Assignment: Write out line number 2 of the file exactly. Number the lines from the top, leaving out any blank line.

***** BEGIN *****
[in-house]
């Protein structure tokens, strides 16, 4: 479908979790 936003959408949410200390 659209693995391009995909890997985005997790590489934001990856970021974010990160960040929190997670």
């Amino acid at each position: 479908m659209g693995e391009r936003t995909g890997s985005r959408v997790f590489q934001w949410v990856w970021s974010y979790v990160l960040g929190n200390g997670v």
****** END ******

């Protein structure tokens, strides 16, 4: 479908979790 936003959408949410200390 659209693995391009995909890997985005997790590489934001990856970021974010990160960040929190997670």